The Increased Availability of Roth In-Plan Conversions

January 25, 2013 (PLANSPONSOR.com) - The American Taxpayer Relief Act of 2012 included a provision liberalizing in-plan Roth conversion rules for qualified plans, 403(b) plans and eligible governmental 457(b) plans.
By PS

This has given rise to a number of questions, falling into two main categories: 

  • Will guidance be forthcoming (and will it be needed) to address implementation questions?  Such questions may include: 
    • The timing and form of plan amendments, if any; and, 
    • The need, if any, to maintain separate in-plan Roth conversion accounts by contribution source, to facilitate application of different withdrawal restrictions. 
  • Who is most likely to benefit from such a conversion, and who is least likely? 

 

This article will focus on the second category.  

Much has been written about the potential advantages and disadvantages of Roth conversions generally, whether intra-plan or through rollover to a Roth IRA. Just to recap a few basics:  

  • The average participant should be indifferent between pre-tax and Roth – at least for tax purposes – if they expect their marginal tax rates to be the same currently and in retirement, and they pay the tax on the Roth contribution or conversion out of the amount to be contributed or converted, thus reducing the resulting Roth balance. This is true as long as the Roth qualification period is satisfied because, assuming the same investment return, both alternatives should result in the same after-tax income when withdrawn in retirement.  If tax rates are expected to be higher in retirement, the advantage goes to the Roth.  If they are expected to decrease, pre-tax has the advantage. For purposes of the comparison, in the case of amounts that may cross multiple total marginal rates a weighted average should be used for the pre- and post-retirement comparison. 
  • If the account value being converted to a Roth account is not eligible for a distribution, the taxes cannot be paid from the conversion, and thus must be paid from outside funds.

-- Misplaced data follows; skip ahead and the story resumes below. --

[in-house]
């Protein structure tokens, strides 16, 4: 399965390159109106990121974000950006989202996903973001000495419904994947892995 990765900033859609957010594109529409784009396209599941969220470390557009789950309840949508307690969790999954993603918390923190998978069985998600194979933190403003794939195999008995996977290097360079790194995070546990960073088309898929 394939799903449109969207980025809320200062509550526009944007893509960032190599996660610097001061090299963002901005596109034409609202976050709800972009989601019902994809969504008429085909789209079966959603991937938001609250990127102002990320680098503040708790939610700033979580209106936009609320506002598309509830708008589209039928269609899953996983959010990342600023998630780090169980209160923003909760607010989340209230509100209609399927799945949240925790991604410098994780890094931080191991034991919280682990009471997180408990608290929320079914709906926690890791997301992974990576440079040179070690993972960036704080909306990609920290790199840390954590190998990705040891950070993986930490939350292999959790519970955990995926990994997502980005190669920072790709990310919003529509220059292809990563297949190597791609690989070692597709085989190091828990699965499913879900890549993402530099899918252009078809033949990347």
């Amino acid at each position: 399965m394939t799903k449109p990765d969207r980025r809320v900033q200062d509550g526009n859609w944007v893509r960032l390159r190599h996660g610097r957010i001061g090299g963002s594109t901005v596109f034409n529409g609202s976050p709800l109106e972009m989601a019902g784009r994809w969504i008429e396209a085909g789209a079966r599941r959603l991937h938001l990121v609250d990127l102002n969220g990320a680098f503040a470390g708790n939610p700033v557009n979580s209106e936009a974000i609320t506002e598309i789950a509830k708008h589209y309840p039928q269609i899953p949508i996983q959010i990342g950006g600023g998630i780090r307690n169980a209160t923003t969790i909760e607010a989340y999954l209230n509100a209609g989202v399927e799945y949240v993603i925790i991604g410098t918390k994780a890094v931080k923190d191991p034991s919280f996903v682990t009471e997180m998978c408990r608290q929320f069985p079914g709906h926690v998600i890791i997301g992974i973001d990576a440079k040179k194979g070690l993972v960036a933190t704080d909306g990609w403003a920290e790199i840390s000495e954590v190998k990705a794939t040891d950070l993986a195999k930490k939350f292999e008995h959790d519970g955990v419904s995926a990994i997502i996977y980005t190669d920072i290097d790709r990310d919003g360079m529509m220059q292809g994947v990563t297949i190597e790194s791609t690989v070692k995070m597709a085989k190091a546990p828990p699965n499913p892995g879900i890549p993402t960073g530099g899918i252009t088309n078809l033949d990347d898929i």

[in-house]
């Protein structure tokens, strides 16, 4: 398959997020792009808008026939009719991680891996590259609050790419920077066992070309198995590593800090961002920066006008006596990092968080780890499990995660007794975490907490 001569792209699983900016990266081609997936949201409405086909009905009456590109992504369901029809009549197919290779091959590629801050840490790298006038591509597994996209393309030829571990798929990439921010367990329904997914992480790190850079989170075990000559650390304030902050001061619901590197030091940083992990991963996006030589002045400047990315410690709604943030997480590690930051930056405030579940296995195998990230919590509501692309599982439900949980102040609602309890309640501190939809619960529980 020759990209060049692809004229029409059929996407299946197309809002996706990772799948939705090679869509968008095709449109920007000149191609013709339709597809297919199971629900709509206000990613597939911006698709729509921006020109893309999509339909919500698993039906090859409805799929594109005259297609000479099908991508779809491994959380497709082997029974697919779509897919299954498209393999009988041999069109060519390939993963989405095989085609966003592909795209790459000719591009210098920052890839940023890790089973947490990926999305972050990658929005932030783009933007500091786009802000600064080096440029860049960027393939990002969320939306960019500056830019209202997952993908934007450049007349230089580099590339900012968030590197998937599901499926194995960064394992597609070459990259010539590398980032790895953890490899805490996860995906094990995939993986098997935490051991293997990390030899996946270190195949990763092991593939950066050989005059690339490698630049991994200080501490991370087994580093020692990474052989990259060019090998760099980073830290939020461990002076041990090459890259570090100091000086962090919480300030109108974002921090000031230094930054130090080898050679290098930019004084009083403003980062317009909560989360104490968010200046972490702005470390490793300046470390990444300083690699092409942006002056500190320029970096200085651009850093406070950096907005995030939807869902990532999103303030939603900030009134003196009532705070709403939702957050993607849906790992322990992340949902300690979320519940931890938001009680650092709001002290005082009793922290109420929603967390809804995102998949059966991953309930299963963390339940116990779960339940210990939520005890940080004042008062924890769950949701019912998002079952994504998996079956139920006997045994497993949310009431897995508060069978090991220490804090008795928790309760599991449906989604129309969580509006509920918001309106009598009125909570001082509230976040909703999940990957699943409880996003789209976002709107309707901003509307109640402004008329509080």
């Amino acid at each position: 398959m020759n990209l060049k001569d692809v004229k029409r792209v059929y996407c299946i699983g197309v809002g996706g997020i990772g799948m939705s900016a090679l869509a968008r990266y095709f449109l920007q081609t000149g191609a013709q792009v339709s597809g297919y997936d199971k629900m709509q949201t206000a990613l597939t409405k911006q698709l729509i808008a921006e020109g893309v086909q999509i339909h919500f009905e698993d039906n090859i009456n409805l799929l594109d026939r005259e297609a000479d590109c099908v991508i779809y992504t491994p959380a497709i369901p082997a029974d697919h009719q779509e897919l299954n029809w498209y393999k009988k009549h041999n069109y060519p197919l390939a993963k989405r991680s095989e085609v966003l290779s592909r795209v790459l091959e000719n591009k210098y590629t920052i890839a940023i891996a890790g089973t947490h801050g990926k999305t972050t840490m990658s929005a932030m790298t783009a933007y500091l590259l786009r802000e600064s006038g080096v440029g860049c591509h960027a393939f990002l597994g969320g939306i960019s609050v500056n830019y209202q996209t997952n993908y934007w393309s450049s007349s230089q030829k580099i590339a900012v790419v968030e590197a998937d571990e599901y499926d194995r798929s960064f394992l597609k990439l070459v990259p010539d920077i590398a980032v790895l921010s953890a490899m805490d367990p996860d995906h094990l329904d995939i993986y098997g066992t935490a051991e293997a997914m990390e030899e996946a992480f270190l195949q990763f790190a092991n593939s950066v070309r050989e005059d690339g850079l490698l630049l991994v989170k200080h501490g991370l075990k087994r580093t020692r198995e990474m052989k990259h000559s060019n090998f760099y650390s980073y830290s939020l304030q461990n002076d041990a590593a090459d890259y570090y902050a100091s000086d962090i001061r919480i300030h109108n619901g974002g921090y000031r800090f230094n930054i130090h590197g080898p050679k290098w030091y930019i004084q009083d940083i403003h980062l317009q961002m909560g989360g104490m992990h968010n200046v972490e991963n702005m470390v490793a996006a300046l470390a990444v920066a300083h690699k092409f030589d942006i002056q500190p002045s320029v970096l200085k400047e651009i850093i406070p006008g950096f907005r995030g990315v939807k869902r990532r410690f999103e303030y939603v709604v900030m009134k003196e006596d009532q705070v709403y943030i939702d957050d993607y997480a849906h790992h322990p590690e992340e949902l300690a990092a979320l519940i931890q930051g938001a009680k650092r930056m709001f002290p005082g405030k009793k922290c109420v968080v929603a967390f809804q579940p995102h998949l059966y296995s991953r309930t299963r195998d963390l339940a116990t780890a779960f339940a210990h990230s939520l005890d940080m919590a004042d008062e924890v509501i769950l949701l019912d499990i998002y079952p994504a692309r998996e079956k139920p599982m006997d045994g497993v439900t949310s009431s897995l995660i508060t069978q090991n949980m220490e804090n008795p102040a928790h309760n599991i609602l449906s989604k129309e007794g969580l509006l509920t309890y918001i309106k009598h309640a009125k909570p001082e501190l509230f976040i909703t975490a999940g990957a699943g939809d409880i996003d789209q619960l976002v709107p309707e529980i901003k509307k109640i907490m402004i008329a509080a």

• If the taxes on the contribution or conversion are paid from outside funds, and if that does not result in additional taxable income (e.g., taxes are paid from after-tax savings), that generally gives the Roth conversion an advantage because it does not reduce the pre-tax accumulation and it increases the after-tax value of that accumulation in retirement (assuming a qualified distribution). This is true even if you take into account the opportunity cost of the outside savings, if you assume those savings would have enjoyed the same return (before taxes) as inside the plan. If tax rates are expected to be lower in retirement, whether it is better to pay taxes now or later may depend on the magnitude of the tax rate difference and the amount of time between the conversion and retirement. 

 

With all of that in mind, we can look at the potential benefits or costs of a Roth in-plan conversion of amounts not currently eligible for a distribution. For starters, and as noted above, one key consideration is expectations for the relative direction of tax rates in retirement – are they expected to be higher or lower than currently? This particular question actually contains at least two sub-questions: does the individual expect to be in a higher, lower, or the same tax bracket as today, and do they expect rates generally to go up, down, or stay the same?  Both involve some critical guesses about what the future holds. For individuals currently at the lower (or lowest) rates, the chances of rates rising are higher, and vice versa. This presents some important challenges.